A member from my church asked me to write a short article on what I want to do for the youth ministry at Mesa Verde. I sat in front of my laptop, and typed away. I don’t know if this is what he had in mind, but thought I’d share with any of you who happen to come upon the blog. I’d also like to hear your thoughts too.
I have heard that phrase a lot in my lifetime. At one point, that phrase was used describing my friends and I. I do not think I would be far off if many churches today look at their young people and think these kids are “the leaders of tomorrow.”
I, for one, never really liked that phrase. When, exactly, is tomorrow? Is tomorrow when all the members of the church pass to heaven (well, hopefully most of them) and we are the ones remaining? Then there will be another generation waiting for us to die out, so they can take over, when they are old. It just feels like a misleading statement.
I am reminded of a story that my dad told me once. There was a smoker who was desperately recommended by his doctor to quit. His wife and his children nagged him to quit for a long time. His deteriorating health and his doctor’s advice were finally enough for him to quit smoking. So he made a sign for himself and placed it on top the main doorway of his house. The sign read: “Tomorrow I will quit smoking.” He woke up next morning, ready to start a new life. As he was heading out to work, he saw his sign, “tomorrow I will quit smoking.” He looked at it, and said, “Okay, tomorrow I’ll quit. Just one cigarette today. I’ll quit tomorrow.” Every time he saw that sign, he was reminded that tomorrow will be the day that he will quit smoking, so for the present, he would sneak a couple of smokes here and there. The statement, “leaders of tomorrow” reminds me of that story, because tomorrow may never come for the young people of the church. Maybe the adults think that the kids are too young. Or too inexperienced. Or may be they believe that if the young people led the church, church no longer would be “church.” Instead, it will be filled with drum sets, electric guitars, people with piercings and tattoos, colorful hairstyles, rather unique choice of clothing, and so forth. Who knows?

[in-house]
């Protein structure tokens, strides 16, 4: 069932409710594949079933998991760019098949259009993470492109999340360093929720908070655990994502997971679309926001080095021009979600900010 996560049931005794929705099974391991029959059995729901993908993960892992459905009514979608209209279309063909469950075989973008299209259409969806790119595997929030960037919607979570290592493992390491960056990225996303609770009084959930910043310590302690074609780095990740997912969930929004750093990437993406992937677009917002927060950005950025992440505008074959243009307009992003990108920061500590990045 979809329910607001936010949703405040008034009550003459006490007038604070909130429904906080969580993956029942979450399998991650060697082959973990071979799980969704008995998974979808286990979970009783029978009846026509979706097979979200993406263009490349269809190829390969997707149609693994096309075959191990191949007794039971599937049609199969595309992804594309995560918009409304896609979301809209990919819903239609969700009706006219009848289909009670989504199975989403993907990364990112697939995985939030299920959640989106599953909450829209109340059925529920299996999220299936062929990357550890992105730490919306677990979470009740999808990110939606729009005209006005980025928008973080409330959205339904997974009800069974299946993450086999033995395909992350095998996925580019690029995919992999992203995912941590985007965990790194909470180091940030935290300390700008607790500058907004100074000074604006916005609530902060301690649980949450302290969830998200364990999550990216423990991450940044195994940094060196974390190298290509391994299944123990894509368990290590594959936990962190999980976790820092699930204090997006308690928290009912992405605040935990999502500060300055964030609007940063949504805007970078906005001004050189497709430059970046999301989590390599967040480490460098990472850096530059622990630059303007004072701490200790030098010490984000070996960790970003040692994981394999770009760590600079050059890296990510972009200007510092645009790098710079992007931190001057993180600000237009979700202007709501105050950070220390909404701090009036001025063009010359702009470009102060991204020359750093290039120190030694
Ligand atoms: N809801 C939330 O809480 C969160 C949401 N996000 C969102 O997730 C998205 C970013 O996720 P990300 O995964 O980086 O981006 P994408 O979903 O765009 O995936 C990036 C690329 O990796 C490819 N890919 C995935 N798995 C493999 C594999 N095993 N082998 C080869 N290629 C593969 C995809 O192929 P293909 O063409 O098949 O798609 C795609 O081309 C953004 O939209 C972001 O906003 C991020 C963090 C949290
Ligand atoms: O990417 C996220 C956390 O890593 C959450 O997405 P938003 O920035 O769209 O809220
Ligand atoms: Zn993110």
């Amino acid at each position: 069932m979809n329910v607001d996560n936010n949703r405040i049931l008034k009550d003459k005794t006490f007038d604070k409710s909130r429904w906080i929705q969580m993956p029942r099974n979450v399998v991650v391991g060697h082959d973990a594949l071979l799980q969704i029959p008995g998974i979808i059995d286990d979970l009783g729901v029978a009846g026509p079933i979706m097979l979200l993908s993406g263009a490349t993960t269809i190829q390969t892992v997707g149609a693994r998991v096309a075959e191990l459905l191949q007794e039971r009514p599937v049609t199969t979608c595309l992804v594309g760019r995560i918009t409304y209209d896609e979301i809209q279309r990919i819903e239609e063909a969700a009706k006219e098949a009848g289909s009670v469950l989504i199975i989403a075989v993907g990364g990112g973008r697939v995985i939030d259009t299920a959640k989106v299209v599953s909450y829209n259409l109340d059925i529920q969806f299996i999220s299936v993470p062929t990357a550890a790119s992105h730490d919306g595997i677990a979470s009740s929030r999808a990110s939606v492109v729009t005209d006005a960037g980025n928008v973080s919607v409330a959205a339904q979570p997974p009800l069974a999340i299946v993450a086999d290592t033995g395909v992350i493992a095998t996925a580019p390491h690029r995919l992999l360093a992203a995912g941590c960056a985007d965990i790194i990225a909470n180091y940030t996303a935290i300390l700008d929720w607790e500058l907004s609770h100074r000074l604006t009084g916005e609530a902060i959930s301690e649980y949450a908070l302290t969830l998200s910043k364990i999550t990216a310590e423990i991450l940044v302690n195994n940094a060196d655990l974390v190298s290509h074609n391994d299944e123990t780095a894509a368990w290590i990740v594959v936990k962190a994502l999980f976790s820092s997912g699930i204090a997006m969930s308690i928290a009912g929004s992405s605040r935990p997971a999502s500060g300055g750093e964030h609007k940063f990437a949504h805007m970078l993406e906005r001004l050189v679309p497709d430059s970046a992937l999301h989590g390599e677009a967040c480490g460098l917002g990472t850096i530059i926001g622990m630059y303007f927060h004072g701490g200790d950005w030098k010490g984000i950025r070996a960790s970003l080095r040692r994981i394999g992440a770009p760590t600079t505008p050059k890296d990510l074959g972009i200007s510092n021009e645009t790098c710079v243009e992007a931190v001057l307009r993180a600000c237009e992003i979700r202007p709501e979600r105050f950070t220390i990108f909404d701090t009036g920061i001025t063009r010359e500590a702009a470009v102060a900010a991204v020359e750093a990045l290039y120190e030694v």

The God-awful truth is, the “leaders of tomorrow” never stick around for tomorrow. It is a sad truth that many (if not most) of our churches see a huge drop off of members between the age of 18 -30 (give or take a few years). A few of my friends have dubbed this the “Silent Exodus” because more and more young adults leave the church. There are many hypotheses for this. May be one of them is that they were just tired of waiting for tomorrow to come.